Mother Armenia Statue, Yerevan, Armenia
Yerevan, Armenia

A Capital between East and West

Heiress of the Soviet civilization, aligned with the great Russia, Armenia allows itself to be seduced by the most democratic and sophisticated ways of Western Europe. In recent times, the two worlds have collided in the streets of your capital. From popular and political dispute, Yerevan will dictate the new course of the nation.
Cable car connecting Puerto Plata to the top of PN Isabel de Torres
Natural Parks
Puerto Plata, Dominican Republic

The Dominican Home Silver

Puerto Plata resulted from the abandonment of La Isabela, the second attempt at a Hispanic colony in the Americas. Almost half a millennium after Columbus's landing, it inaugurated the nation's inexorable tourist phenomenon. In a lightning passage through the province, we see how the sea, the mountains, the people and the Caribbean sun keep it shining.
Moscow, Kremlin, Red Square, Russia, Moscow River
UNESCO World Heritage
Moscow, Russia

The Supreme Fortress of Russia

There were many kremlins built, over time, in the vastness of the country of the tsars. None stands out, as monumental as that of the capital Moscow, a historic center of despotism and arrogance that, from Ivan the Terrible to Vladimir Putin, for better or worse, dictated Russia's destiny.
now from above ladder, sorcerer of new zealand, Christchurch, new zealand
Christchurch, New Zealand

New Zealand's Cursed Wizard

Despite his notoriety in the antipodes, Ian Channell, the New Zealand sorcerer, failed to predict or prevent several earthquakes that struck Christchurch. At the age of 88, after 23 years of contract with the city, he made very controversial statements and ended up fired.
Bather rescue in Boucan Canot, Reunion Island
Reunion Island

The Bathing Melodrama of Reunion

Not all tropical coastlines are pleasurable and refreshing retreats. Beaten by violent surf, undermined by treacherous currents and, worse, the scene of the most frequent shark attacks on the face of the Earth, that of the Reunion Island he fails to grant his bathers the peace and delight they crave from him.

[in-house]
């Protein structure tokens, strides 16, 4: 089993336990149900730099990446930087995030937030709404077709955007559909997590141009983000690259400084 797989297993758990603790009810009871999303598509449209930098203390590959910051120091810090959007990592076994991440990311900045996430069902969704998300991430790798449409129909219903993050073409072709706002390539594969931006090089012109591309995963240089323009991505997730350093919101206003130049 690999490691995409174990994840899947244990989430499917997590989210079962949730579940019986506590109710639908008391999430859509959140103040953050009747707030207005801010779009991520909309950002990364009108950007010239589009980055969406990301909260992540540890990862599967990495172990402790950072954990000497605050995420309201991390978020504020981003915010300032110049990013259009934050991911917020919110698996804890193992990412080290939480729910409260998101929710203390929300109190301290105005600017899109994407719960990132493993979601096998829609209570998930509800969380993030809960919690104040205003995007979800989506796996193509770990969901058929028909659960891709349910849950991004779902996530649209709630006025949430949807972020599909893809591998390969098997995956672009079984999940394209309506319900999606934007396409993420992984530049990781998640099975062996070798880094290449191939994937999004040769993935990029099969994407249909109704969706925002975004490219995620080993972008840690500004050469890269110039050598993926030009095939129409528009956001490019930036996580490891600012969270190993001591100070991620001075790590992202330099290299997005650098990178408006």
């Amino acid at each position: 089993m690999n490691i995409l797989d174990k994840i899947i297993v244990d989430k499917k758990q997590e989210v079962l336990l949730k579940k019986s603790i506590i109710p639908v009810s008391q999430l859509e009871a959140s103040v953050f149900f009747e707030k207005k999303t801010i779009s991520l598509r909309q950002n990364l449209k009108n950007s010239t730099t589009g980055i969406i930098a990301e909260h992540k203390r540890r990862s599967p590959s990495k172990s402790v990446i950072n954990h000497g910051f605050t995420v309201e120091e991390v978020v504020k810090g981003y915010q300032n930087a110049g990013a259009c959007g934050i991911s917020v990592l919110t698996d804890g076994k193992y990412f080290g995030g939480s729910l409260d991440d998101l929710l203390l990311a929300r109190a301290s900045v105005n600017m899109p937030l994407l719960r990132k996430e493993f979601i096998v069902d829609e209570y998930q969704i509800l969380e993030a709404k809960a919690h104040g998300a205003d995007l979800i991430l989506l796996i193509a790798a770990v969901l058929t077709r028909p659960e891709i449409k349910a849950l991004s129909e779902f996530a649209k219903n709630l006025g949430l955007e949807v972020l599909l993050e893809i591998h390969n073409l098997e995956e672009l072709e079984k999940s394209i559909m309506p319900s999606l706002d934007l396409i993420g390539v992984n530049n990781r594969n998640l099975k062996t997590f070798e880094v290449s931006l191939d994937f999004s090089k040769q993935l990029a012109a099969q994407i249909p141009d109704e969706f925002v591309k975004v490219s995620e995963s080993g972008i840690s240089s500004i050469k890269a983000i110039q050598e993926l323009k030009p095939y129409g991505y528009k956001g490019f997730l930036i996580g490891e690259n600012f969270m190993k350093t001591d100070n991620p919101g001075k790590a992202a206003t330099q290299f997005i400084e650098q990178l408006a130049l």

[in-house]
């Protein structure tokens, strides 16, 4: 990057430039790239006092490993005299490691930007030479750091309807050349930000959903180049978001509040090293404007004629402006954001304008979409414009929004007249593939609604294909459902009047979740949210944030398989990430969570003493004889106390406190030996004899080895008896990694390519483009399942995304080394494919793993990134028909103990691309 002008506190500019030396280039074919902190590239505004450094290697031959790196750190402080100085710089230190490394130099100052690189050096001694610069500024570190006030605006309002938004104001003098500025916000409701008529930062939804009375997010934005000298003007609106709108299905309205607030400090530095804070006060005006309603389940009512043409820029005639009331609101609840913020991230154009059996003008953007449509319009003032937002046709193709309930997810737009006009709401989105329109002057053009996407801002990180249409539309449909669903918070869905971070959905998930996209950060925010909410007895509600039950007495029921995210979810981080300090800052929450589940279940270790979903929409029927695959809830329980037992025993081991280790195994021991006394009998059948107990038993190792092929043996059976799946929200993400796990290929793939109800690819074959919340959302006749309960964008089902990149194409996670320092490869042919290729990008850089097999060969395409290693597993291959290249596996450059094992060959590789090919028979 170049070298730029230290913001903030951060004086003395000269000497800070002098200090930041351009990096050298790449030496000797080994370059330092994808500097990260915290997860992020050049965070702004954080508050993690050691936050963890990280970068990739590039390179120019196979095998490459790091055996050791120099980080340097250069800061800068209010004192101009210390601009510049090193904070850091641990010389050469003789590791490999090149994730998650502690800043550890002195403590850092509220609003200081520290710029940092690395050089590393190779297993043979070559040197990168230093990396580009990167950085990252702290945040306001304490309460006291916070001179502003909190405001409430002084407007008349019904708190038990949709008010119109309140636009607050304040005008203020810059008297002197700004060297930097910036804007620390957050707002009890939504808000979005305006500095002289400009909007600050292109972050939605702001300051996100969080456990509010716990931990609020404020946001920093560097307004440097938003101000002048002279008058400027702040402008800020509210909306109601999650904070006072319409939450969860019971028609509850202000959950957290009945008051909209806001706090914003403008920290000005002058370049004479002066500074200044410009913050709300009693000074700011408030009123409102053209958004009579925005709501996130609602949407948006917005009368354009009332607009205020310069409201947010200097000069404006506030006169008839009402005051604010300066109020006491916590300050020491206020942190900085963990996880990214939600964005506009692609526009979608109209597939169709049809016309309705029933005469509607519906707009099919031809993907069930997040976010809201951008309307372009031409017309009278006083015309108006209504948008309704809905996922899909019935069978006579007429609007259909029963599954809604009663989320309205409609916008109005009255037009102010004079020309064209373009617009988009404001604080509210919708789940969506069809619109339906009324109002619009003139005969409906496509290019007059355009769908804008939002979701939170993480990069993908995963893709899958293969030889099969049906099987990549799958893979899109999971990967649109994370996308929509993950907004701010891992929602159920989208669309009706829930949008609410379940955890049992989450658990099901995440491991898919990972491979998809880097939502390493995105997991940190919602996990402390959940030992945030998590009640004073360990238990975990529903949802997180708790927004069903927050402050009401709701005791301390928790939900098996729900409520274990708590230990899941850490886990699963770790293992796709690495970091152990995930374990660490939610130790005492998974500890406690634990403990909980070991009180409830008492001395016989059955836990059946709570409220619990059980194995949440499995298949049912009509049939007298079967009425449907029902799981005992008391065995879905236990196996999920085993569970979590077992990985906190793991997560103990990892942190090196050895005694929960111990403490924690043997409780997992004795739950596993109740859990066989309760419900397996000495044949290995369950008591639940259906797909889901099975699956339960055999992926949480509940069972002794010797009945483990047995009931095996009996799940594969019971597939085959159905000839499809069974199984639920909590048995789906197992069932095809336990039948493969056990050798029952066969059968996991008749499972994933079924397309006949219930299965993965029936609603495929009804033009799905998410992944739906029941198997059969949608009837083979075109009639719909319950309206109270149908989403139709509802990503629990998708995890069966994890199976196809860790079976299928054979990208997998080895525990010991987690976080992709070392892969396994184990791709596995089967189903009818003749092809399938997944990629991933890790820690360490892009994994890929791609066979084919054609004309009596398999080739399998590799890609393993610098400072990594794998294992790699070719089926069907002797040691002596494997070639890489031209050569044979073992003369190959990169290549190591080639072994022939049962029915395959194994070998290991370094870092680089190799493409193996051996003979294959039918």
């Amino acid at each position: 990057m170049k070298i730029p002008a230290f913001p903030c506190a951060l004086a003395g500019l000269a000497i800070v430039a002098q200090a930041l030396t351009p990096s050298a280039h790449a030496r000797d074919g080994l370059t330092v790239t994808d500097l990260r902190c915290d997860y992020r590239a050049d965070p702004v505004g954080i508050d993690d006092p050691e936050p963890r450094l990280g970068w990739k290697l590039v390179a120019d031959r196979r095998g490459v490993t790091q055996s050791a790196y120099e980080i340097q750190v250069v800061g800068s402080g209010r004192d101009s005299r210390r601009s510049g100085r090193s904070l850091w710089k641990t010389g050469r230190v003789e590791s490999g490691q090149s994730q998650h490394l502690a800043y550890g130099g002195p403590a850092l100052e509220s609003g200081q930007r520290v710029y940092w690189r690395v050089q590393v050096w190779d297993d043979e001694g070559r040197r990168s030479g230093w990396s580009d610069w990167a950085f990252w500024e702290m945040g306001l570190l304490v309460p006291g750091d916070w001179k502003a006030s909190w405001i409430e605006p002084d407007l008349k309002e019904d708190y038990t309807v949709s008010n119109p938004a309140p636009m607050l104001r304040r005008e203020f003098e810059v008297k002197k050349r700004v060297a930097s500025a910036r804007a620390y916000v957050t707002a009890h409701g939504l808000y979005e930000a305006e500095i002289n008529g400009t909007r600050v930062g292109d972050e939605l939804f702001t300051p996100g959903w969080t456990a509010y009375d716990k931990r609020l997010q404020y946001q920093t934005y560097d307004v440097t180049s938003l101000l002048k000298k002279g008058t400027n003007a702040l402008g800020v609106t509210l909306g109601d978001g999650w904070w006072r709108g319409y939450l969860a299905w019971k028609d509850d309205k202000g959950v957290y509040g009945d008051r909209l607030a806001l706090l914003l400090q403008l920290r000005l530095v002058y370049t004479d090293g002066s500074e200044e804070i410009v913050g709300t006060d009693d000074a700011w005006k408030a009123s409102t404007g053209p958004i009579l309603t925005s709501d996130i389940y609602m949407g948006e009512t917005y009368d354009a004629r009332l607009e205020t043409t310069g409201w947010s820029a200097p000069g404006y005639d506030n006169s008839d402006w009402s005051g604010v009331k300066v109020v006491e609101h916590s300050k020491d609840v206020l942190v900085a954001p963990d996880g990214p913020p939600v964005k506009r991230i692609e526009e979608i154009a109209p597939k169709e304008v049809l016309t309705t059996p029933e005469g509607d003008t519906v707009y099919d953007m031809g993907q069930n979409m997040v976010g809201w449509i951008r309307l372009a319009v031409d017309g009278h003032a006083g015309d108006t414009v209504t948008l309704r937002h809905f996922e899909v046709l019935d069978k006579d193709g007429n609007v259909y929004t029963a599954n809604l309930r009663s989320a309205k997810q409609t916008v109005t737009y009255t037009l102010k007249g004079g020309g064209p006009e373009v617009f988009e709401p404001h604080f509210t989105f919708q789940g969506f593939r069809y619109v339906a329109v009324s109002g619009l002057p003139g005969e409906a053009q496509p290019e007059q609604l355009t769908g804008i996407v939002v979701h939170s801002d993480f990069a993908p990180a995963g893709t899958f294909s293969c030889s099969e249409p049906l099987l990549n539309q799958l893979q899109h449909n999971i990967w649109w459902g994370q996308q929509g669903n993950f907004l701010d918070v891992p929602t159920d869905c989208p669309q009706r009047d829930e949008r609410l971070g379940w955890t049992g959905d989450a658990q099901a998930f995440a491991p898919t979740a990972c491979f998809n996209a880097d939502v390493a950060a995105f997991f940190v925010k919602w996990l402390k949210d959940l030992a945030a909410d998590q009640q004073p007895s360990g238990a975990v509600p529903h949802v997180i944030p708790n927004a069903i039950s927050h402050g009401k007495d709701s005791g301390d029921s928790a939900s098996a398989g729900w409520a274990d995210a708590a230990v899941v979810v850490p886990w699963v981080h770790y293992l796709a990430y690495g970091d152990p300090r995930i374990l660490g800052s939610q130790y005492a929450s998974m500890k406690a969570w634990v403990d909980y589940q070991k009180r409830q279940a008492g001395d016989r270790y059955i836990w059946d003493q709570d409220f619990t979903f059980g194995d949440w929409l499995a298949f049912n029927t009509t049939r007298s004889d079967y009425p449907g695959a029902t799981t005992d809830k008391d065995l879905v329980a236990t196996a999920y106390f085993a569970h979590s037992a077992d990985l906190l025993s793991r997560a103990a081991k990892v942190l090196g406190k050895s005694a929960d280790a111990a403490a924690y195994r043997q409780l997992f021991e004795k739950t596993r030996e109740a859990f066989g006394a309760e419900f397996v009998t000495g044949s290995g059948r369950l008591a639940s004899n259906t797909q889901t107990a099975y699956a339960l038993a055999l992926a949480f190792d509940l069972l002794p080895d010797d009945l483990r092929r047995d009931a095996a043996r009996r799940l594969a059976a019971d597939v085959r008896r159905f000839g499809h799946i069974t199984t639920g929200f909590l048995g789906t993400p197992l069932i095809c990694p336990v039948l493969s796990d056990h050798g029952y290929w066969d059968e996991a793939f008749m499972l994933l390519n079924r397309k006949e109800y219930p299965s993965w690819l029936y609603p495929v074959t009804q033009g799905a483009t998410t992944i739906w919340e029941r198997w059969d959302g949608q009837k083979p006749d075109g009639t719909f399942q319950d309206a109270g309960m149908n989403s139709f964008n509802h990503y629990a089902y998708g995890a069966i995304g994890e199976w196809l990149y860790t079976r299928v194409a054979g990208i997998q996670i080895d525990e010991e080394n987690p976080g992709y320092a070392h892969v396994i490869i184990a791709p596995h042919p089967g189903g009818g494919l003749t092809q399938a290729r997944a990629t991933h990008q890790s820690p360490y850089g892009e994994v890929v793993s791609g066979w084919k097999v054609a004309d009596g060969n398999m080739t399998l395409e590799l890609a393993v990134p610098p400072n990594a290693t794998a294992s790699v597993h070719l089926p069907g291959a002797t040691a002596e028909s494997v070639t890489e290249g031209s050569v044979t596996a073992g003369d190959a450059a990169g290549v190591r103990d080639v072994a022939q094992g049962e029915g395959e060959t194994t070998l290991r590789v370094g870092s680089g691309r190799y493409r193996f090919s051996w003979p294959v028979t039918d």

Hikers on the Ice Lake Trail, Annapurna Circuit, Nepal
Annapurna Circuit: 7th - Braga - Ice Lake, Nepal

Annapurna Circuit – The Painful Acclimatization of the Ice Lake

On the way up to the Ghyaru village, we had a first and unexpected show of how ecstatic the Annapurna Circuit can be tasted. Nine kilometers later, in Braga, due to the need to acclimatize, we climbed from 3.470m from Braga to 4.600m from Lake Kicho Tal. We only felt some expected tiredness and the increase in the wonder of the Annapurna Mountains.
End of the World Train, Tierra del Fuego, Argentina
On Rails
Ushuaia, Argentina

Last Station: End of the World

Until 1947, the Tren del Fin del Mundo made countless trips for the inmates of the Ushuaia prison to cut firewood. Today, passengers are different, but no other train goes further south.
Executives sleep subway seat, sleep, sleep, subway, train, Tokyo, Japan
Tokyo, Japan

Tokyo's Hypno-Passengers

Japan is served by millions of executives slaughtered with infernal work rates and sparse vacations. Every minute of respite on the way to work or home serves them for their inemuri, napping in public.
Visitors at Talisay Ruins, Negros Island, Philippines
Daily life
Talisay City, Philippines

Monument to a Luso-Philippine Love

At the end of the 11th century, Mariano Lacson, a Filipino farmer, and Maria Braga, a Portuguese woman from Macau, fell in love and got married. During the pregnancy of what would be her 2th child, Maria succumbed to a fall. Destroyed, Mariano built a mansion in his honor. In the midst of World War II, the mansion was set on fire, but the elegant ruins that endured perpetuate their tragic relationship.
savuti, botswana, elephant-eating lions
Savuti, Botswana

Savuti's Elephant-Eating Lions

A patch of the Kalahari Desert dries up or is irrigated depending on the region's tectonic whims. In Savuti, lions have become used to depending on themselves and prey on the largest animals in the savannah.
The Sounds, Fiordland National Park, New Zealand
Scenic Flights
Fiordland, New Zealand

The Fjords of the Antipodes

A geological quirk made the Fiordland region the rawest and most imposing in New Zealand. Year after year, many thousands of visitors worship the sub-domain slashed between Te Anau and Milford Sound.